With the Internet continuing to evolve at a dizzying pace, where six months can feel like six years, most printed books about new media are outdated by the time they hit bookstore shelves. One published back in 2007 should, by all rights, be completely worthless at this point.
That Geoff Livingston’s now is gone: A Primer on New Media for Executives and Entrepreneurs (Bartleby Press, November 2007) still holds up is a testament to his wisely focusing on “social media principles rather than tactics” and offering a practical take on the opportunities and challenges new media technologies have introduced to the marketing mix.
For “traditional media” organizations, new media has been a remarkably disruptive force, leveling the playing field for consumers and marketers alike to connect without traditional intermediaries, and enabling both to become influential and competitive content producers themselves. The learning curve for successful integration of new media into a traditional media organization can be steep, leaving all but the savviest executives in the dark about how to proceed.
The future impact of social media on marketing will be felt throughout all disciplines. When there are vast changes in the way people communicate, like social media, marketing tactics and entire programs need to be rethought. For some more consumer-based industries, a shift in marketing means an even more dramatic organizational change.
Credited as being written “with Brian Solis” — the hyperbolic PR 2.0 guru seemingly afflicted with Munchausen by proxy syndrome and a flair for belaboring the obvious — Livingston’s more rational voice is, thankfully, dominant throughout. While there is nothing particularly revelatory here that any savvy marketing professional shouldn’t already be familiar with, most will appreciate its recognition of social media as a fundamental piece of the marketing mix, part of a long-term strategy tied to a company’s core values, and not a short-term tactic tied to the latest new shiny du jour.
Everyone thinks it’s a revolution, when in reality it’s a return to old-fashioned values. Relationships and values in the sense of the baker, the butcher and general store owners down on Main Street… By talking with its community rather than at them, a company becomes an integral part of those communities.
now is gone fulfills its stated mission of being a primer on new media for key decision-makers, making it a perfect resource to pass along to executives who simply don’t “get” it when it comes to marketing, traditional or social. Livingston never talks down to the reader — something many new media evangelists are guilty of — and he keeps things relatively high-level and practical with case studies spotlighting specific initiatives, covering the most important fundamentals in the second and third chapters, “New Media Ready?” and “Building a New Media Effort.”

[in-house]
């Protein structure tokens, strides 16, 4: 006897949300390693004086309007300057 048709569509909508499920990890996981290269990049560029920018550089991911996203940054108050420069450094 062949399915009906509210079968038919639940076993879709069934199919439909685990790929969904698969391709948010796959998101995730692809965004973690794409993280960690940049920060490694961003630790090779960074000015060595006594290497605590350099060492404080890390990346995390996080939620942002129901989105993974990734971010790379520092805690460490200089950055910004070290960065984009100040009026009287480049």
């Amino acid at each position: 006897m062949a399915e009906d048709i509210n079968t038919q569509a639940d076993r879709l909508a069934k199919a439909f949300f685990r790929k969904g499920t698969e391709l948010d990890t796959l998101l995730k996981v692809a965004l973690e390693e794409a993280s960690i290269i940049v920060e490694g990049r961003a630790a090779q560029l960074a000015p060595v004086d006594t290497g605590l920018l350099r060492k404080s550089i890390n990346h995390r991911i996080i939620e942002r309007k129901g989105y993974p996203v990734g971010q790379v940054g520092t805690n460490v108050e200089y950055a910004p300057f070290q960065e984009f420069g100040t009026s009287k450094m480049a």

Any executive should appreciate the mix of personal insights complemented by commentary and experiences from the variety of industry professionals quoted and interviewed; that he consistently ties everything back to fundamental strategic planning and return on investment is the real clincher:
Businesses that leverage social media intelligently have great things to gain from new media, including positive conversations with customers, better communications, buyers who consider the company part of their community, increased brand loyalty, longer relationships, and much, much more… New media allows companies to create valuable content for important communities, beginning a dialogue with them and attracting loyal buyers. Created with a purpose–whether it’s personal entertainment, the publication of an online journal, or corporate promotion–these content forms are sticky, generating and keeping audiences’ interest.
now is gone is an excellent addition to anyone’s business and/or marketing library, and Livingston continues to offer solid social media commentary grounded in reality at his blog, Buzz Bin. (Check out “Integrating Social Media into the Larger Mix“, “Five Quick Tips for Enterprise Adoption“, and “I Don’t Care About Your Personal Brand“.)
Buy the book, subscribe to the blog, follow him on Twitter — where I first came across him — and tap into one of the smarter and more engaging personalities working in the new media realm.